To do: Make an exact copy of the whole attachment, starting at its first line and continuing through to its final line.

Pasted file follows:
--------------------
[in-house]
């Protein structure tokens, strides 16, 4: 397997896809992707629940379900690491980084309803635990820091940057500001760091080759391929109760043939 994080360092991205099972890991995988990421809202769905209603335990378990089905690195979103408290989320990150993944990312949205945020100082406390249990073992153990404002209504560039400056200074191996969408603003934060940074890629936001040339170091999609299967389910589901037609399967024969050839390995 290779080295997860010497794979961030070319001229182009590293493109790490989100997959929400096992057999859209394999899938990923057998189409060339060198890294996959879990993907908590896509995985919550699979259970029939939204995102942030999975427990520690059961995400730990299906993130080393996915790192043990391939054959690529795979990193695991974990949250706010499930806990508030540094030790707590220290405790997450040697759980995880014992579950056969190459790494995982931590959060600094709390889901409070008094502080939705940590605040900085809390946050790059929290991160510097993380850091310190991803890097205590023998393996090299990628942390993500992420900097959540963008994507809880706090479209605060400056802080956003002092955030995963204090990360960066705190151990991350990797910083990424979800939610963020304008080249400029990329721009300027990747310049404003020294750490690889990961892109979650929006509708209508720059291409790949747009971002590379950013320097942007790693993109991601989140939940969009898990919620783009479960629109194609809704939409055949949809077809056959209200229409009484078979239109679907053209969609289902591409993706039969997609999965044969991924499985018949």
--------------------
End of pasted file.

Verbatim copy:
[in-house]
């Protein structure tokens, strides 16, 4: 397997896809992707629940379900690491980084309803635990820091940057500001760091080759391929109760043939 994080360092991205099972890991995988990421809202769905209603335990378990089905690195979103408290989320990150993944990312949205945020100082406390249990073992153990404002209504560039400056200074191996969408603003934060940074890629936001040339170091999609299967389910589901037609399967024969050839390995 290779080295997860010497794979961030070319001229182009590293493109790490989100997959929400096992057999859209394999899938990923057998189409060339060198890294996959879990993907908590896509995985919550699979259970029939939204995102942030999975427990520690059961995400730990299906993130080393996915790192043990391939054959690529795979990193695991974990949250706010499930806990508030540094030790707590220290405790997450040697759980995880014992579950056969190459790494995982931590959060600094709390889901409070008094502080939705940590605040900085809390946050790059929290991160510097993380850091310190991803890097205590023998393996090299990628942390993500992420900097959540963008994507809880706090479209605060400056802080956003002092955030995963204090990360960066705190151990991350990797910083990424979800939610963020304008080249400029990329721009300027990747310049404003020294750490690889990961892109979650929006509708209508720059291409790949747009971002590379950013320097942007790693993109991601989140939940969009898990919620783009479960629109194609809704939409055949949809077809056959209200229409009484078979239109679907053209969609289902591409993706039969997609999965044969991924499985018949």